Jackie adding milk to the pot in the making of lemon cheese.  She’s working on a propane-fired range, check out the old wood burning stove to the left of the frame.
Jackie separating the whey from the lemon cheese curds using the old t-shirt.

We also learned about cheese-making, in perhaps one of its simplest incarnations, so-called lemon cheese.  This cheese takes no more than a large pot, a spoon, a thermometer, milk (in this case raw milk provided by Troy), lemon juice, and a cheese cloth, or, when living on a shoe string, an old t-shirt.  The result is a ricotta-like cheese of very mild flavor.  There are also all sorts of uses for the whey, so that by-product of the process can be saved.

Throughout the weekend, our food needs were well met by two of Jackie’s close friends, Jeri, not to be confused with my Geri, and Linda.  As Jackie had assured me in an email leading up to the workshop, “We provide a huge country-style meal around noon each day…nobody ever leaves the table hungry!!”  Jeri and Linda delivered on that promise.  These two were just a hoot, and being homesteaders themselves, brought a lot to the seminar aside from the delicious meals.  We were all impressed when Linda pulled out her homemade electric spinning wheel and began to spin wool yarn from washed fleece.  It is truly humbling to see how things were done by so many just a few short decades ago, and are still being done by a few today.  I think we all had fun watching, and listening to Linda describe the process.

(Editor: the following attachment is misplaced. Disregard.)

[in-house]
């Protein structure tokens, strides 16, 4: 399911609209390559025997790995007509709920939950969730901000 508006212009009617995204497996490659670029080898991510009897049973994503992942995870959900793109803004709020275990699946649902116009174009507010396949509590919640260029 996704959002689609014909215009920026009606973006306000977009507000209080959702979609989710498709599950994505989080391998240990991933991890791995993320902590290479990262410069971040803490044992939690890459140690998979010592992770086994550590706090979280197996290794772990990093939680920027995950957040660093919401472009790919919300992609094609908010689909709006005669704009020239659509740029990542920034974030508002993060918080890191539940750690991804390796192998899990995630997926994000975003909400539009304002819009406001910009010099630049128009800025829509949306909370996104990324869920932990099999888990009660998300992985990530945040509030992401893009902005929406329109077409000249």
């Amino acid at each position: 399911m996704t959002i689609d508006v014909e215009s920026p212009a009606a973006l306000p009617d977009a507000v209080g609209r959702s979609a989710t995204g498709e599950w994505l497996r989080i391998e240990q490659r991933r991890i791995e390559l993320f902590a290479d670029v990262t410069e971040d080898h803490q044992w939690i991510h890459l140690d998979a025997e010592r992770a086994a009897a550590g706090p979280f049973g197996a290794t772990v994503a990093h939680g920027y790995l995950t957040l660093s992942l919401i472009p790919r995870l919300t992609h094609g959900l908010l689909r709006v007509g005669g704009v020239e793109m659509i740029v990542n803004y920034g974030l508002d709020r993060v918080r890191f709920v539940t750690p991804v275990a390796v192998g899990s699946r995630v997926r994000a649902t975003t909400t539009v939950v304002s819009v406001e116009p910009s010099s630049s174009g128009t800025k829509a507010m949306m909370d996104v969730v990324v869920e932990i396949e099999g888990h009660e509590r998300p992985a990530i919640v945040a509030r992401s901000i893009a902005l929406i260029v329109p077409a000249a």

Linda spinning wool and teaching, while Geri listens and learns.

On Sunday we got some training in administering meds to animals or humans by injection, and to suturing.  Jackie has years of experience in caring for animals, and it was great be able to pick up even a little of what she has learned.